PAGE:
First up – my sincere apologies for not writing for a while. I haven’t had the right access to a computer at the right time for a while, and hate writing posts on my phone. So this is just a quickie post to get me back in the game.
I tweeted about the movie Pay IT Forward last night. And got a response from Charlie Johnson, who heads up the international Pay It Forward movement. I wanted to tell him about the power of a single act that I experienced but realised I never actually devoted an entire blog post to it. So here goes.
It was several years ago. I was going through a bit of a dark period (another one) and had to do some shopping after work. I was wandering through the supermarket full of rage and hate. I didn’t want to be there, I was angry with and hated everyone who crossed my path. Everyone seemed to be getting in my way.
I eventually made it to the checkout and was prepared to deal with the usual (in my worldview) surly checkout operator. Instead I was met by this lovely person who radiated goodness. At the end she genuinely smiled and wished me a nice day. It changed my life. Literally.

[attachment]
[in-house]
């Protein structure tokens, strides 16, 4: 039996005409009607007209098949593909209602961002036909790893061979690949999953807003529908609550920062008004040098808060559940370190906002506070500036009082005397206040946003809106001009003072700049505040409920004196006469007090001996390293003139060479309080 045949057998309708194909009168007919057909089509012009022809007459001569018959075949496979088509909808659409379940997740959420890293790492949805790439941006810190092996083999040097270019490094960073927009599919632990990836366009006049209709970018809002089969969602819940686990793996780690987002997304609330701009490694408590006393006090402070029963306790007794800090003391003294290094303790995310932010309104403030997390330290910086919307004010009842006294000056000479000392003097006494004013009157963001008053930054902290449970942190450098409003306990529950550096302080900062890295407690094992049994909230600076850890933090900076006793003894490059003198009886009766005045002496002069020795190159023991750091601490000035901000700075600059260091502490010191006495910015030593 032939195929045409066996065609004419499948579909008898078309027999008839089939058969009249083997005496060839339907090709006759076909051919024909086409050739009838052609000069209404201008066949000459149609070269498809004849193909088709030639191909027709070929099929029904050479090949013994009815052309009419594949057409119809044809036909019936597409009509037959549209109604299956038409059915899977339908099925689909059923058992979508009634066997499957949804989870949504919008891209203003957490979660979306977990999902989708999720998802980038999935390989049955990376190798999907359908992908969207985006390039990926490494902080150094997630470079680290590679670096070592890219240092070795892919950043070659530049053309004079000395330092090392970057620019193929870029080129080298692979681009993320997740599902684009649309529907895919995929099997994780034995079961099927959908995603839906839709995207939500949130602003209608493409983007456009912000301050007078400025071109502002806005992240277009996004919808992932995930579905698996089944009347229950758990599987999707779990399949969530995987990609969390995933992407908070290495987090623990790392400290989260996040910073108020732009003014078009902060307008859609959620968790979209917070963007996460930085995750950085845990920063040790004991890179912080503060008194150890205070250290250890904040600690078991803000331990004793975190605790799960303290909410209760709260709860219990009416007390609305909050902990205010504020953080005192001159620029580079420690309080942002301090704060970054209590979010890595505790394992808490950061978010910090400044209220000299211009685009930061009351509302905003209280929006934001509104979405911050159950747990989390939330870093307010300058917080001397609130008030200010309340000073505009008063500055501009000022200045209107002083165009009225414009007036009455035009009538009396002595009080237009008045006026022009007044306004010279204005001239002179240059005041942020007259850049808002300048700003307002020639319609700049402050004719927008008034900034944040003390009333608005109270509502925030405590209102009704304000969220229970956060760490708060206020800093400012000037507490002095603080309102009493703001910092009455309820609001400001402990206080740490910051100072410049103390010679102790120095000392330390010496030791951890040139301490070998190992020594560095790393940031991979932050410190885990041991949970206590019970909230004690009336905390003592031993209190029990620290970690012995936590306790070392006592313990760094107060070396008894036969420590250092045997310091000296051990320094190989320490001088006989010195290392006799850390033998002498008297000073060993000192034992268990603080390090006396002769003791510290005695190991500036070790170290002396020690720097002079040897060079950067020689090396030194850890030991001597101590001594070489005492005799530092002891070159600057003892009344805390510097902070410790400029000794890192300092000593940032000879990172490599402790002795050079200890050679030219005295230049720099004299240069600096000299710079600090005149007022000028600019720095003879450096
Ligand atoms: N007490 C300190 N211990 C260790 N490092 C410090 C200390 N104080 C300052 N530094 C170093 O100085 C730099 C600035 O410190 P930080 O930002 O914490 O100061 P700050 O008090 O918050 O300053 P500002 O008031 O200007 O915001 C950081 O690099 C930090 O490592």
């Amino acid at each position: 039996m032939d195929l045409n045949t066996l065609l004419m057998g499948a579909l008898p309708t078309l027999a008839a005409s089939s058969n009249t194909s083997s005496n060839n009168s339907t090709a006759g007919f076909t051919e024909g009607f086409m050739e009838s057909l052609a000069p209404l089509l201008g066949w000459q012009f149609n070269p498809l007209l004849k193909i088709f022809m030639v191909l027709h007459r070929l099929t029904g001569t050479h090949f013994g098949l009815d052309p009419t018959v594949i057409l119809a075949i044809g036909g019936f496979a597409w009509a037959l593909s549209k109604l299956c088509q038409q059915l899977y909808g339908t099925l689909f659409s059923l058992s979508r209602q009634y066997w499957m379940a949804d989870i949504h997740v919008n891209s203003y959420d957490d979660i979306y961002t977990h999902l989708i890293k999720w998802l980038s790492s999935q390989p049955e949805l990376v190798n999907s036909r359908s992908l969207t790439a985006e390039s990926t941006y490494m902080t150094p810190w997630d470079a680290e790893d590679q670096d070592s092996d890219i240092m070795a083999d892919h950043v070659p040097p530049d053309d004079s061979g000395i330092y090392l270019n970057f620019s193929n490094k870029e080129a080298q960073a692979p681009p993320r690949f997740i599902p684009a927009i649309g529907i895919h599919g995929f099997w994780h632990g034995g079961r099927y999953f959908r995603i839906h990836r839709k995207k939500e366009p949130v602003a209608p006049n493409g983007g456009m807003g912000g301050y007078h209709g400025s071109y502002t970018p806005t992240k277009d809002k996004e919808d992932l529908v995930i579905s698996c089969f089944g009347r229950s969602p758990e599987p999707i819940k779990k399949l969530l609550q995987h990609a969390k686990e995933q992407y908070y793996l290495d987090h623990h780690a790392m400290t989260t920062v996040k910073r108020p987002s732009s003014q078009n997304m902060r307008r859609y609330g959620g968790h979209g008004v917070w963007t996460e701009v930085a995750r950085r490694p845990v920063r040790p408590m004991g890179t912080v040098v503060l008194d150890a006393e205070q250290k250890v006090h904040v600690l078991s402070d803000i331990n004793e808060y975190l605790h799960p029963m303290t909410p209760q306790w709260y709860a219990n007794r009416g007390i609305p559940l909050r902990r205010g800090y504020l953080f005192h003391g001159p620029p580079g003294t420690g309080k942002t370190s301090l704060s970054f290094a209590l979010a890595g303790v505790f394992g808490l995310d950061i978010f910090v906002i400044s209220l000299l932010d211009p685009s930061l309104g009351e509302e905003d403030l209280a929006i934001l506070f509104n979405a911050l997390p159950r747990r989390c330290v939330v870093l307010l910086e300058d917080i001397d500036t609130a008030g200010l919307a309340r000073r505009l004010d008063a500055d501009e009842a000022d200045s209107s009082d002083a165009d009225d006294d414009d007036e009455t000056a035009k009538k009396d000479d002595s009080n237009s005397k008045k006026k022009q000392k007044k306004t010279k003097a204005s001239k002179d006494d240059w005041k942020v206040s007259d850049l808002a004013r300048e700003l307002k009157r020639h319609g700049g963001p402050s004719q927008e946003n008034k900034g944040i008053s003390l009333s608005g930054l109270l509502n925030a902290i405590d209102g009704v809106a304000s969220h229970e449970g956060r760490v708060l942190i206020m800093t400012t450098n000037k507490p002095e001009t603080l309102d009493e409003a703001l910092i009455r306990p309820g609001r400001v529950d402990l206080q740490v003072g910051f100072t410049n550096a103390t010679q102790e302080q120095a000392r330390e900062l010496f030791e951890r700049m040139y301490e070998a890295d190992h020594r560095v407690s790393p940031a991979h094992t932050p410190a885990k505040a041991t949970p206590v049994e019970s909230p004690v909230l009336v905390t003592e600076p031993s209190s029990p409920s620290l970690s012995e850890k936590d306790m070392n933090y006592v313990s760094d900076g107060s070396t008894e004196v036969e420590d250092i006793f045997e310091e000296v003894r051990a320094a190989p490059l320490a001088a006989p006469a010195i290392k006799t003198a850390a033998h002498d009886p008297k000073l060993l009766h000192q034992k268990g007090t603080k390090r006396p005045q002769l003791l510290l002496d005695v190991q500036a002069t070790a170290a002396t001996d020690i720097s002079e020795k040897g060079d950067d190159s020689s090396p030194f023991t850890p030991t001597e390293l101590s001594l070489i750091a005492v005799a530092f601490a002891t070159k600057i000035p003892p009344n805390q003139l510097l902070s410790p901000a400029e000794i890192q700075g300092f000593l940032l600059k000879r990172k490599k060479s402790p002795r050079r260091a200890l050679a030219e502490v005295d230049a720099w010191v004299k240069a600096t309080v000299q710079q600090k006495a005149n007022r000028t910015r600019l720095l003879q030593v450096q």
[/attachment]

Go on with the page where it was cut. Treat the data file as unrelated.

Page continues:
Not only was I transformed from that dark thing, but I made a commitment at that very instant. As far as possible (there are still genuine arseholes in the world) I would do the same thing to others. You know, simply be nice to them. Be nice to strangers.
It felt so good. I extended this philosophy to my on-line world. After the Christchurch earthquakes, I regularly read the #eqnz hashtag on Twitter. I was actively looking for people who were suffering and seemed to need someone to care. I developed a policy of sending “Hugs offered from a complete stranger” tweets. Letting people know that I really did care about them, and I really did have love and compassion for them.
Almost all of these people have become some of my dearest friends, even though we have never met.
I know others I have done this to have gone on to do similar things to others.
What amazes me is this one person, this “lowly” checkout operator almost certainly has no idea what she has done. She has changed my life. She has changed almost all the lives I have since come into contact with.
With a tiny act of kindness, she changed the world. I feel immensely proud and privileged to have been part of that particular chain of events. And it drives me on.
A single word, a single act, can change the world. For better or for worse. Try to choose the better. But remember there is no shame in failing.